Showing posts from January, 2019

Art imitates life imitates art while most of us just try to figure out what's going on

From Skin Wars - Life imitating art imitating life. Oscar Wilde, famously quoted as saying 'life imitates art far more than art imitates life', must be spinning in his grave about now. Certainly, one hundred and thirty years ago his statement was probably true. In fact, it was probably true twenty years ago. Now, however, life has once again taken the reins and is moving and changing at a pace too fast for even the most trendy hipsters to keep up with. Social landscapes are constantly changing. Now sex and gender mean different things and it's becoming more commonly accepted that there are dozens of the latter. Technology that seemed decades or even centuries away now looks plausible in the next few years. Fake news is so common, even from previously trusted sources, that the real trick is finding true news. The political landscape pushes the boundaries of even the most on-trend Tom Clancy or Bill Patterson novel (in fact, the latter has even joined forces with a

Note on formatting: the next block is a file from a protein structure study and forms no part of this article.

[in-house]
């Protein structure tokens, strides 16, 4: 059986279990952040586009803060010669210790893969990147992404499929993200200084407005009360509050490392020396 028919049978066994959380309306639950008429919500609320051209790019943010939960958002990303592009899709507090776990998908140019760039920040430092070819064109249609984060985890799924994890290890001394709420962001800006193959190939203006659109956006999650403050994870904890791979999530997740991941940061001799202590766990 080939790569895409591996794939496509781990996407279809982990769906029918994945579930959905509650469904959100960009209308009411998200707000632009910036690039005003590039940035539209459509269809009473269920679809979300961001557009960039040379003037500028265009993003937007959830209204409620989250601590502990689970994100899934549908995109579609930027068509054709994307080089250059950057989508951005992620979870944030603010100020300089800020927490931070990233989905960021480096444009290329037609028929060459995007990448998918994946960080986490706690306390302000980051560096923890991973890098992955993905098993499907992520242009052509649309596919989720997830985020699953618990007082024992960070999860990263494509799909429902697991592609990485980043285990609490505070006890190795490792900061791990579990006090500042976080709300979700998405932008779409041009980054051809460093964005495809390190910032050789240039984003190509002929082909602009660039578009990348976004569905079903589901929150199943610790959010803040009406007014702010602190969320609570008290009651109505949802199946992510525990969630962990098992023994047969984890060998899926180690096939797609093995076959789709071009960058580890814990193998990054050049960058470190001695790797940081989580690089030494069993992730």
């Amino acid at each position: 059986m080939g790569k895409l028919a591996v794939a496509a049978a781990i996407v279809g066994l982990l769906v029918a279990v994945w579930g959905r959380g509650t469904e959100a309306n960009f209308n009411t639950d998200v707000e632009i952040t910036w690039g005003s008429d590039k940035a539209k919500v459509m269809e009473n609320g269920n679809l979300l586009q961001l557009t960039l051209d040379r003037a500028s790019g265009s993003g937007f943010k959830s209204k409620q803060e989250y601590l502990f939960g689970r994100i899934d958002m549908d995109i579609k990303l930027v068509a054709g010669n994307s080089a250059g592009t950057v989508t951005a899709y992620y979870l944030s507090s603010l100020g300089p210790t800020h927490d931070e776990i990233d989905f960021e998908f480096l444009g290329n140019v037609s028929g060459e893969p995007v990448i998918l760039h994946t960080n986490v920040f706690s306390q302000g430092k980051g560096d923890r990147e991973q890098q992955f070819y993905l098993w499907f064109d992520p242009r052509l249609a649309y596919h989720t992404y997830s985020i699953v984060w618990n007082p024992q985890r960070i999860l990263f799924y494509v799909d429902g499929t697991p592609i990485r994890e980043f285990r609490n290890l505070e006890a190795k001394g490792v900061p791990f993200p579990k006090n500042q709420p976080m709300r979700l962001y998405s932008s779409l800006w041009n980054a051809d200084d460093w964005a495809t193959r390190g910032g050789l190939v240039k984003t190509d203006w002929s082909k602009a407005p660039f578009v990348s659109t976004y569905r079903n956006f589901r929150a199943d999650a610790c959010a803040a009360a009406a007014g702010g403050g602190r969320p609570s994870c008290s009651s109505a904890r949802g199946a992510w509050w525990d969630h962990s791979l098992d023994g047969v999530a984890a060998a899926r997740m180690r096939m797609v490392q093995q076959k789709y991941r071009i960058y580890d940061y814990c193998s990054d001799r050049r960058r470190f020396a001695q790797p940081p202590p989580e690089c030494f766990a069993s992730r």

I Think I May Have Foreseen the Coming of Trump Thirty Years Ago - Andrew Crofts

It seems I may have had some sort of visionary experience at the end of the 1980s and foresaw the whole Trump phenomenon. In the course of filming an interview the other day, I rooted out a book I published in 1990 with Hutchinson Business Books titled “Hype – the Essential Guide to Marketing Yourself”.   By today’s standards it was a pretty mild affair, although I did talk a bit about the advantages of self-publishing, which in those days was still called “vanity publishing”, and which I remember got me a ticking off from the fabulous Libby Purves in the Times . This was not only before the Internet took off, it was also before we were familiar with the term “reality tv” and before we started to sink into the celebrity culture swamp, which has since risen to our chins. I guess if I was writing it today the publishers would suggest a title like “How to Build a Platform for Yourself”. Anyhow, in a summary on the very last page of the book I find I wrote